My Core Mediation Of The
Japanese Landscape After Radioactive Fallout
Fukushima Power Plant
EMF Protection Devices
Magnetic Field Detector
NOVEMBER 21, 2011
Many people have written me
and asked more or less the same question: “What would you do
to help heal the Japanese landscape around the failing
The enormity and
unprecedented nature of this combined natural and human-made
disaster will require a massive and completely novel
approach to management and remediation. And with this comes
a never before seen opportunity for collaboration, research
The nuclear fallout will make
continued human habitation in close proximity to the
reactors untenable. The earthquake and tsunami created
enormous debris fields near the nuclear reactors. Since much
of this debris is wood, and many fungi useful in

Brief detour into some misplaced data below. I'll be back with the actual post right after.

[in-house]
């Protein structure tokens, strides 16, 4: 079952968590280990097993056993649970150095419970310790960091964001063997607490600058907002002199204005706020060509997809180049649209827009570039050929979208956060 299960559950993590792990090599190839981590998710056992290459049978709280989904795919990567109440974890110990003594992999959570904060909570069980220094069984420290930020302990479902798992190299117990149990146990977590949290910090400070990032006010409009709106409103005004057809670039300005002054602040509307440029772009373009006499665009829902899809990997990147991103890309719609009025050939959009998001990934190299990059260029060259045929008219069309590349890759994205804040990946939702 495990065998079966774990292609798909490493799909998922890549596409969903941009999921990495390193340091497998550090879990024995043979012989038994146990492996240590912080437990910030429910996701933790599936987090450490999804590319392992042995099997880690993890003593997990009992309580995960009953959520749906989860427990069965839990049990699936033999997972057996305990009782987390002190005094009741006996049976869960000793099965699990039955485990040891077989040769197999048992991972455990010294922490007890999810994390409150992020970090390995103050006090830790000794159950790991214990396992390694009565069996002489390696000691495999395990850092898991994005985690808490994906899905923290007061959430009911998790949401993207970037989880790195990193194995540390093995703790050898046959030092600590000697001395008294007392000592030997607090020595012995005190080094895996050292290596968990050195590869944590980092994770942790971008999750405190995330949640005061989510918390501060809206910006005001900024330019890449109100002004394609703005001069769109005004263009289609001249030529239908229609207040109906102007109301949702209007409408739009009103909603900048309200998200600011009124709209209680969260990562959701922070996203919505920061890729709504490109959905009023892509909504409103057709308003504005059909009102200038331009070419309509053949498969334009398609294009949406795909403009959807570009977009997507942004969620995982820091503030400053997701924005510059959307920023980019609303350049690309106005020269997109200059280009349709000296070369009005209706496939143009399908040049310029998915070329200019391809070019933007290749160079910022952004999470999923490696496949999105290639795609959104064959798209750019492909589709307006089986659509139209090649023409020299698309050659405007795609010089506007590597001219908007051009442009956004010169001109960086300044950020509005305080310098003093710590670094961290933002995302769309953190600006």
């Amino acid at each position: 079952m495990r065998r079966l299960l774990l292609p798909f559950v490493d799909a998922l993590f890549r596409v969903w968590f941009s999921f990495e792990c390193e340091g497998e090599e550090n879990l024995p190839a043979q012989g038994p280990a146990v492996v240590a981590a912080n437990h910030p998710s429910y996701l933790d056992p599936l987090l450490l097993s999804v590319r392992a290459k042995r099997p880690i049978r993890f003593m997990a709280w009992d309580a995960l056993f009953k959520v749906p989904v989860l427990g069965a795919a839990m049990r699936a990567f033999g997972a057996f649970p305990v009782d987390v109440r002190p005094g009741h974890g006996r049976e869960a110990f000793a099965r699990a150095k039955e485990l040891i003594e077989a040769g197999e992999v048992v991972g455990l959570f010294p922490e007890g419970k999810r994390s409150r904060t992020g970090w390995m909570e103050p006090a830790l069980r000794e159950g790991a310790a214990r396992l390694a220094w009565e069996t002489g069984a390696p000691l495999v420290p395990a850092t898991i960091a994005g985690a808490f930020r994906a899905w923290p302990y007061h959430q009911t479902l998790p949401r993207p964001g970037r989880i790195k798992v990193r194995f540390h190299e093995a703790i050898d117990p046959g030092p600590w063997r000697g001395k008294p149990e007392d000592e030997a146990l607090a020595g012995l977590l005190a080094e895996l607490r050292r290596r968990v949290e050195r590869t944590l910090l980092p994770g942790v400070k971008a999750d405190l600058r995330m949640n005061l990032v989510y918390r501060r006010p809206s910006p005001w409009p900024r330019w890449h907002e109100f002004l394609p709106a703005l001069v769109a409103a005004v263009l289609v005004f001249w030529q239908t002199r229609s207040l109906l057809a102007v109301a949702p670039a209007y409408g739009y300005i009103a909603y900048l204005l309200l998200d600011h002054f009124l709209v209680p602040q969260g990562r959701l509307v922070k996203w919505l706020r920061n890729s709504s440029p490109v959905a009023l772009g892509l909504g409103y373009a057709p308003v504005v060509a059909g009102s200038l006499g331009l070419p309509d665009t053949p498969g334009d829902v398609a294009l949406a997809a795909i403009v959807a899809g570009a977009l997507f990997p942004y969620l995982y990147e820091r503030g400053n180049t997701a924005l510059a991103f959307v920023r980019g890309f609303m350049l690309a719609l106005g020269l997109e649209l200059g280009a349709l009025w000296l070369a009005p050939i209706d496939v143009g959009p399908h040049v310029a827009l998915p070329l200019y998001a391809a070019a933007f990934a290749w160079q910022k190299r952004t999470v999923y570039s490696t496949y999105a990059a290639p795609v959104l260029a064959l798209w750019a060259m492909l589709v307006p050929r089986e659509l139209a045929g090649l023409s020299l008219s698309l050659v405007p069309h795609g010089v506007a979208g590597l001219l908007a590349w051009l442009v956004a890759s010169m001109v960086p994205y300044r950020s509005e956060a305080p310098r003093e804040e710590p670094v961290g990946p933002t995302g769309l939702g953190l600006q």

mycoremediation are wood decomposers and build the
foundation of forest ecosystems, I have the following
Evacuate the region around
Establish a high-level,
diversified remediation team including foresters,
mycologists, nuclear and radiation experts, government
officials, and citizens.
Establish a fenced off
Nuclear Forest Recovery Zone.
Chip the wood debris from the
destroyed buildings and trees and spread throughout areas
suffering from high levels of radioactive contamination.
Mulch the landscape with the
chipped wood debris to a minimum depth of 12-24 inches.
Plant native deciduous and
conifer trees, along with hyper-accumulating mycorrhizal
mushrooms, particularly Gomphidius glutinosus, Craterellus
tubaeformis, and Laccaria amethystina (all native to pines).
G. glutinosus has been reported to absorb – via the mycelium
– and concentrate radioactive Cesium 137 more than
10,000-fold over ambient background levels. Many other
mycorrhizal mushroom species also hyper-accumulate.
Wait until mushrooms form and
then harvest them under Radioactive HAZMAT protocols.
Continuously remove the mushrooms, which have now
concentrated the radioactivity, particularly Cesium 137, to
an incinerator. Burning the mushroom will result in
radioactive ash. This ash can be further refined and the
resulting concentrates vitrified (placed into glass) or
stored using other state-of-the-art storage technologies.